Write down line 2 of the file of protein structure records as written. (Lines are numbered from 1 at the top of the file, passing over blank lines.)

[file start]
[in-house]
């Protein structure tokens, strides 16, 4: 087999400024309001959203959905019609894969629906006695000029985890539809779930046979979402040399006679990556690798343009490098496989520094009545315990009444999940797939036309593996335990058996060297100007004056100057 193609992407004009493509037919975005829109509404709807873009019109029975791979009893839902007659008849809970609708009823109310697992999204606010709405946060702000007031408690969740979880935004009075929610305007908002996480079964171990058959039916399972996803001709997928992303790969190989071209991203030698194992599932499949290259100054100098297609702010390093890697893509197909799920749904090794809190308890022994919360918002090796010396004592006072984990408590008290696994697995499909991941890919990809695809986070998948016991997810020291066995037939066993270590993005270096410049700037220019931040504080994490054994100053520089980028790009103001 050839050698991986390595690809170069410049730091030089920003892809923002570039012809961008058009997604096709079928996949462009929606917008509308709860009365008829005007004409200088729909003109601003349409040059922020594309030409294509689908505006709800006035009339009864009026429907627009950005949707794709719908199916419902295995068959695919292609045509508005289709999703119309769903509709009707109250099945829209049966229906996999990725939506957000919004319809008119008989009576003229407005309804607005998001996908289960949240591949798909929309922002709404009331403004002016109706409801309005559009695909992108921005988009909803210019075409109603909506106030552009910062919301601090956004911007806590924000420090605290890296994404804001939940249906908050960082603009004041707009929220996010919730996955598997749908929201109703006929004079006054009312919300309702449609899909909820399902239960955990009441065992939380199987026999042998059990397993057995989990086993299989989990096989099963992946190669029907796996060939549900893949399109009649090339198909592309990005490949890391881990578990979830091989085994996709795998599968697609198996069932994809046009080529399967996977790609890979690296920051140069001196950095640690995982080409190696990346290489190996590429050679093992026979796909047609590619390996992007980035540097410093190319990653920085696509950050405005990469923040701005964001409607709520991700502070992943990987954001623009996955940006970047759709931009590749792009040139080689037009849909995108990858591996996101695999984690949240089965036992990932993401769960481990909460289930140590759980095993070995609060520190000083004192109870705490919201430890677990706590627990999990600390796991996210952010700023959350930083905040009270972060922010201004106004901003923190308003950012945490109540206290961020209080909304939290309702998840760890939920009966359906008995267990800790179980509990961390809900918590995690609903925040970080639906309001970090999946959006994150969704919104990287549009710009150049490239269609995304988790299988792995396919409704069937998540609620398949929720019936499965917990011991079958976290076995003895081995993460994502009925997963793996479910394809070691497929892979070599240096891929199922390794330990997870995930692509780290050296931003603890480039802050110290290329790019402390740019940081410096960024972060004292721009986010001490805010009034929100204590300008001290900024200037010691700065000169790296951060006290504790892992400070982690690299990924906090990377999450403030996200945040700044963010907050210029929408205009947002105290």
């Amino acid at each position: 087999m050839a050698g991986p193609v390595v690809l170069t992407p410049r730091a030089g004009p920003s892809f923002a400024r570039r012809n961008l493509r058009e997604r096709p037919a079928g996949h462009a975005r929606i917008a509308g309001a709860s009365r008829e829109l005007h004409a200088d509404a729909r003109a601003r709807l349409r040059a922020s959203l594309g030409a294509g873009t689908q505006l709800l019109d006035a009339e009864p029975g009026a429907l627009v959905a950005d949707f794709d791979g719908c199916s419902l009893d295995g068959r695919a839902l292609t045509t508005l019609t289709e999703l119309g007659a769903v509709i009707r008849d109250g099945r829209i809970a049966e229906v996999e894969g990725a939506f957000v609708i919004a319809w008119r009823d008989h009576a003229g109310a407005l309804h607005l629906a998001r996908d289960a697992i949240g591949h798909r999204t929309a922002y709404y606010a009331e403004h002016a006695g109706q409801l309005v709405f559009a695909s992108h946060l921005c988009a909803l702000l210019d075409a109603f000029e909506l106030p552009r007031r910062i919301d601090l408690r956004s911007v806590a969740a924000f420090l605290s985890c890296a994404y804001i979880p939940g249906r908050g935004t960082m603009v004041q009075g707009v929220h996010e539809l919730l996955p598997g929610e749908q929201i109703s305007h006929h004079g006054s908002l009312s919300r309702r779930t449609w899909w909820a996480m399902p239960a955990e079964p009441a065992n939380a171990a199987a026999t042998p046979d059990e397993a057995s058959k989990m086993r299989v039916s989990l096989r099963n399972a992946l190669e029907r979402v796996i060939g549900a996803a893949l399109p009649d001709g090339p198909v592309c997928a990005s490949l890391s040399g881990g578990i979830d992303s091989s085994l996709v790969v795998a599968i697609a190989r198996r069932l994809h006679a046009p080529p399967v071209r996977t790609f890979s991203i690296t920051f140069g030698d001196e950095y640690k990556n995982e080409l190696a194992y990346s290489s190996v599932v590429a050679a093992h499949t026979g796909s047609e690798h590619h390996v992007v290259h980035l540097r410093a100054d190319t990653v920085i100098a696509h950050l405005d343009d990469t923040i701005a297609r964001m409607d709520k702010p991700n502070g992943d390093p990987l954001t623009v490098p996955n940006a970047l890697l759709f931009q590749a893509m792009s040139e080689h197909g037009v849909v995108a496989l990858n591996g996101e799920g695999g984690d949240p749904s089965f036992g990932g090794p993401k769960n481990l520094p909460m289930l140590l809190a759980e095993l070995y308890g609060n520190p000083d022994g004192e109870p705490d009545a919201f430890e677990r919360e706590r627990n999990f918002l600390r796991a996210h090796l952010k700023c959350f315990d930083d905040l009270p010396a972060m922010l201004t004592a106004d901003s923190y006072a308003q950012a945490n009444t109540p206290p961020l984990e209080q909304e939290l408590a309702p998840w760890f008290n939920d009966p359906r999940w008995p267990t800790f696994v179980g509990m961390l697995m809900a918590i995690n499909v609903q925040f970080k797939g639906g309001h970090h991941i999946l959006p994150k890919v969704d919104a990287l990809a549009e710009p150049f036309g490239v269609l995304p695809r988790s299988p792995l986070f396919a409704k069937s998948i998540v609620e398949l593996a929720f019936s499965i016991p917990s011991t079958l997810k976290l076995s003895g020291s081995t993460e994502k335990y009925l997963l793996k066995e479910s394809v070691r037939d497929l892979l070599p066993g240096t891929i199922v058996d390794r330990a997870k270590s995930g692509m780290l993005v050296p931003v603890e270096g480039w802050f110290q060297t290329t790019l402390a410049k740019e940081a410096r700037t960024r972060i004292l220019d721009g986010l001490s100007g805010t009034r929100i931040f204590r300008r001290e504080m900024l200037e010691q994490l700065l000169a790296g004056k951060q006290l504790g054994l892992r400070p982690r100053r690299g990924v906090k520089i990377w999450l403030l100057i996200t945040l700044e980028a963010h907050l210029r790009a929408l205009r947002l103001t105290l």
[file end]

């Protein structure tokens, strides 16, 4: 087999400024309001959203959905019609894969629906006695000029985890539809779930046979979402040399006679990556690798343009490098496989520094009545315990009444999940797939036309593996335990058996060297100007004056100057 193609992407004009493509037919975005829109509404709807873009019109029975791979009893839902007659008849809970609708009823109310697992999204606010709405946060702000007031408690969740979880935004009075929610305007908002996480079964171990058959039916399972996803001709997928992303790969190989071209991203030698194992599932499949290259100054100098297609702010390093890697893509197909799920749904090794809190308890022994919360918002090796010396004592006072984990408590008290696994697995499909991941890919990809695809986070998948016991997810020291066995037939066993270590993005270096410049700037220019931040504080994490054994100053520089980028790009103001 050839050698991986390595690809170069410049730091030089920003892809923002570039012809961008058009997604096709079928996949462009929606917008509308709860009365008829005007004409200088729909003109601003349409040059922020594309030409294509689908505006709800006035009339009864009026429907627009950005949707794709719908199916419902295995068959695919292609045509508005289709999703119309769903509709009707109250099945829209049966229906996999990725939506957000919004319809008119008989009576003229407005309804607005998001996908289960949240591949798909929309922002709404009331403004002016109706409801309005559009695909992108921005988009909803210019075409109603909506106030552009910062919301601090956004911007806590924000420090605290890296994404804001939940249906908050960082603009004041707009929220996010919730996955598997749908929201109703006929004079006054009312919300309702449609899909909820399902239960955990009441065992939380199987026999042998059990397993057995989990086993299989989990096989099963992946190669029907796996060939549900893949399109009649090339198909592309990005490949890391881990578990979830091989085994996709795998599968697609198996069932994809046009080529399967996977790609890979690296920051140069001196950095640690995982080409190696990346290489190996590429050679093992026979796909047609590619390996992007980035540097410093190319990653920085696509950050405005990469923040701005964001409607709520991700502070992943990987954001623009996955940006970047759709931009590749792009040139080689037009849909995108990858591996996101695999984690949240089965036992990932993401769960481990909460289930140590759980095993070995609060520190000083004192109870705490919201430890677990706590627990999990600390796991996210952010700023959350930083905040009270972060922010201004106004901003923190308003950012945490109540206290961020209080909304939290309702998840760890939920009966359906008995267990800790179980509990961390809900918590995690609903925040970080639906309001970090999946959006994150969704919104990287549009710009150049490239269609995304988790299988792995396919409704069937998540609620398949929720019936499965917990011991079958976290076995003895081995993460994502009925997963793996479910394809070691497929892979070599240096891929199922390794330990997870995930692509780290050296931003603890480039802050110290290329790019402390740019940081410096960024972060004292721009986010001490805010009034929100204590300008001290900024200037010691700065000169790296951060006290504790892992400070982690690299990924906090990377999450403030996200945040700044963010907050210029929408205009947002105290």